How to cross the Snake River? Three Island Crossing State Park is the place the pioneers on the Oregon Trail favored.
Drinking water for the pioneers and all their livestock was a primary consideration in route selection on the Oregon Trail. Without water, all would die.
In Idaho, the pioneers used two major routes, called the Oregon Trail. The main route described here crosses the Snake River at Three Island Crossing. We are staying at Three Island Crossing State Park, where the crossings were made. The other route crosses the Snake River near Idaho Falls but was longer, even though it had better water sources.
The main route of Oregon Trail follows the Snake River valley on the south side of the river, from about American Falls to the current border of Oregon. In eastern Oregon, the route departs the Snake River Valley heading towards Baker City. Crossing the Snake River was important for the pioneers so that they could have more reliable water supplies coming from the mountains in Idaho.
On the south side of the Snake River, water was a bigger problem because of the lack of streams. On the north side of the river, water was less of a problem but the terrain was much rougher. So on the south route, daily trips were made down to the river and back up from the canyon, in areas that it was possible to get water for the pioneers and all their livestock. This would have been a full-time job, even if you weren’t trying to travel 20 miles each day.
The North Route
There was much more water on the north side of the Snake River. Water even flows out of the side of the rock, making about 1000 waterfalls, at the thousand spring area, all flowing into the Snake River. These springs, however, were on the north slope of the river and thus unusable from the south side. Also, the Malad River flows into the Snake a little downriver from the thousand springs area, also unusable by the pioneers, because it also came from the north.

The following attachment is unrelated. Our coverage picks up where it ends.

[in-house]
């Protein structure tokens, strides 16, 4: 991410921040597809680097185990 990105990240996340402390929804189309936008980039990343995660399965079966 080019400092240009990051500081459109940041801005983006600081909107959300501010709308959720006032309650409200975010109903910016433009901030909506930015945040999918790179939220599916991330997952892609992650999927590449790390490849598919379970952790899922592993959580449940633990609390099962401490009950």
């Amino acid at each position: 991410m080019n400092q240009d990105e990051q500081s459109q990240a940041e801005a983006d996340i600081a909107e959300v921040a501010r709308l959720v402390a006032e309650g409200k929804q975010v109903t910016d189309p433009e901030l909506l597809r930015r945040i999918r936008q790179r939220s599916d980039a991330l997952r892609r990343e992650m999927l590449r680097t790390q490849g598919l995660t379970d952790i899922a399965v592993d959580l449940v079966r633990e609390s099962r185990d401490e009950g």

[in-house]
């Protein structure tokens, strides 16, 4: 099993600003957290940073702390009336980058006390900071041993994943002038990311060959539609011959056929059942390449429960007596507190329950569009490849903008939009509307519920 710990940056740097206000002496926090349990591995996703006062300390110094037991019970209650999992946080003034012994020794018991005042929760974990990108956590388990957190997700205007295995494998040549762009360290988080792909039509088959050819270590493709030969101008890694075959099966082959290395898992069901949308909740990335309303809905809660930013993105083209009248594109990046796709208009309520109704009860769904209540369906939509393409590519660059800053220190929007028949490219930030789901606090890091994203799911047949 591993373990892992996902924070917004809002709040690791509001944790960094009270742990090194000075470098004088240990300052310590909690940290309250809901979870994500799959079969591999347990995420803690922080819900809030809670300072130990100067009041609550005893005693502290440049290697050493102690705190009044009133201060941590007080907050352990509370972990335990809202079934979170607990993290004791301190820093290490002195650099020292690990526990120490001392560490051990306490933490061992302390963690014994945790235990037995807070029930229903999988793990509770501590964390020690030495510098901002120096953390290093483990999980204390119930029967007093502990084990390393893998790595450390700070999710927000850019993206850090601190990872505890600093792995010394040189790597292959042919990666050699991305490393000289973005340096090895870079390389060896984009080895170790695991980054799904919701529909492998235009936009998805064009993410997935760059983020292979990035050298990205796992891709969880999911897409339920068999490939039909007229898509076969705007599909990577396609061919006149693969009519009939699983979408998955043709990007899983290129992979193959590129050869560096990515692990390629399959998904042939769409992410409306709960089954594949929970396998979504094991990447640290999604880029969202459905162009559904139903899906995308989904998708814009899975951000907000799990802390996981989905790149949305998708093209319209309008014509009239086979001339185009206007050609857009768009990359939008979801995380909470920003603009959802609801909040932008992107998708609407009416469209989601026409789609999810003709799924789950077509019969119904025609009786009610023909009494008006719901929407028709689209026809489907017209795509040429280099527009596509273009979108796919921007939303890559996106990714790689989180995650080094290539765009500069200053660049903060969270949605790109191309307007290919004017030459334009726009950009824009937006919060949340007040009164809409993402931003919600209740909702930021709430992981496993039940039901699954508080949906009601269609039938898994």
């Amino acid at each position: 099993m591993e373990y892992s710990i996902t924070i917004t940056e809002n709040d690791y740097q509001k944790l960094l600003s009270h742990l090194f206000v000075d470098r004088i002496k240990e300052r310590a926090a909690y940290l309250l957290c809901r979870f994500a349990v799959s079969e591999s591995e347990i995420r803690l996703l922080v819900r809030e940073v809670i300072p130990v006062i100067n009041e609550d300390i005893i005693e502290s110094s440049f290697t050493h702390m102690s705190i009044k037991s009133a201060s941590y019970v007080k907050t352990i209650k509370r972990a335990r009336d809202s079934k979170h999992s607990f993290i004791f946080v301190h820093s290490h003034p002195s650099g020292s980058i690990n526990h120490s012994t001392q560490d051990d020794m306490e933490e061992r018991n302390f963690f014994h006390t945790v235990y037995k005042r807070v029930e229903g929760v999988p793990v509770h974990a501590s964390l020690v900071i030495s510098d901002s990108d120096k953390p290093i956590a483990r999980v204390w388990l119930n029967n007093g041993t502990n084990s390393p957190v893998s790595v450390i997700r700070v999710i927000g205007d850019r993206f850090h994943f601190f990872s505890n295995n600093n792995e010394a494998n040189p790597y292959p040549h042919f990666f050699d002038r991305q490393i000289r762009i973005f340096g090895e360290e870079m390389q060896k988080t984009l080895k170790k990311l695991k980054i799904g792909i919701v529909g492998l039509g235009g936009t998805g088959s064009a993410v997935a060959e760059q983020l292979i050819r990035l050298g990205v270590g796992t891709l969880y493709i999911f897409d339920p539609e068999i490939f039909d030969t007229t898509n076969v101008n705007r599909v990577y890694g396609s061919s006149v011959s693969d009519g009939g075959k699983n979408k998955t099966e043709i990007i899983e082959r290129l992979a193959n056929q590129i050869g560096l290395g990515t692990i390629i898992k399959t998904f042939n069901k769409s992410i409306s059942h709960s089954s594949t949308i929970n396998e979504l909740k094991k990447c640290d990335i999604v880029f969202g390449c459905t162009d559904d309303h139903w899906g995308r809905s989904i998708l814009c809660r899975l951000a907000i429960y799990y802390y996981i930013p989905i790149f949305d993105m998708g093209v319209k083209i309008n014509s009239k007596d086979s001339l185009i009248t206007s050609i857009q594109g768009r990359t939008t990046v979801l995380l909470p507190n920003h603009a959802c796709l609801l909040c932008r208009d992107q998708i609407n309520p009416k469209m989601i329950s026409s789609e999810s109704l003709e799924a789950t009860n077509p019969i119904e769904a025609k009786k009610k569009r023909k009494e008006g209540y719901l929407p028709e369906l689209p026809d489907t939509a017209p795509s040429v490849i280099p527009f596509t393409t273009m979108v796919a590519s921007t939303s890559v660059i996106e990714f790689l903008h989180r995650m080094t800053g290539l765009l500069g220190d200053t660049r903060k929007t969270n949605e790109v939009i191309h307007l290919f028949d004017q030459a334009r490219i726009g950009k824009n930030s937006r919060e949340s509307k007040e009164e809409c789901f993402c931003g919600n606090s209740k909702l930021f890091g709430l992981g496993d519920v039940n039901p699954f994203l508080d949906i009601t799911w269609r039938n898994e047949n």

The Malad River cuts a huge gorge into the rock and was unpassable requiring a huge detour. Thus the route was on the south side of the river. Once the pioneers got to the west of the Malad Gorge, they wanted to get to the, easier route on the north side of the river, to get easy access to the water. Getting to the north side was painful but very necessary.
Three Islands Crossing is nearly the only place a safe crossing can be made, usually, the Snake River is in a steep-walled gorge. Here the river bank is a very steep hill, hard but passable, leading right to the water’s edge. The Snake River spreads out and has three islands mid-channel at this crossing. Because the river spread out, it wasn’t as deep or as fast as when it is constricted by the canyon walls. In other river crossings, rafts were created from trees, at three islands, the required trees were not available. Wagons were turned into boats, which sometimes sank, or capsized. Livestock swam across. Numerous people, livestock and wagons were swept downriver at this location and never seen again.
Thousands of pioneers crossed the Snake River at Three Islands Crossing this point until a ferry was created in 1869. Glenn’s Ferry was established across the river about two miles downstream and was able to handle two wagons at a time. It was a long wait to get 300 wagons across the river but it was much better than swimming, which was the method at Three Islands Crossing.
When getting to the current city of Ontario Oregon, the pioneers had to cross the Snake River again, but in Ontario, it was not nearly as difficult.
I should say something about the campground, it was great. Everything you could want. Idaho State Parks has done a good job creating a very nice place.
Here is a link to the google map for the area.
Link to our route Salt Lake to Boise
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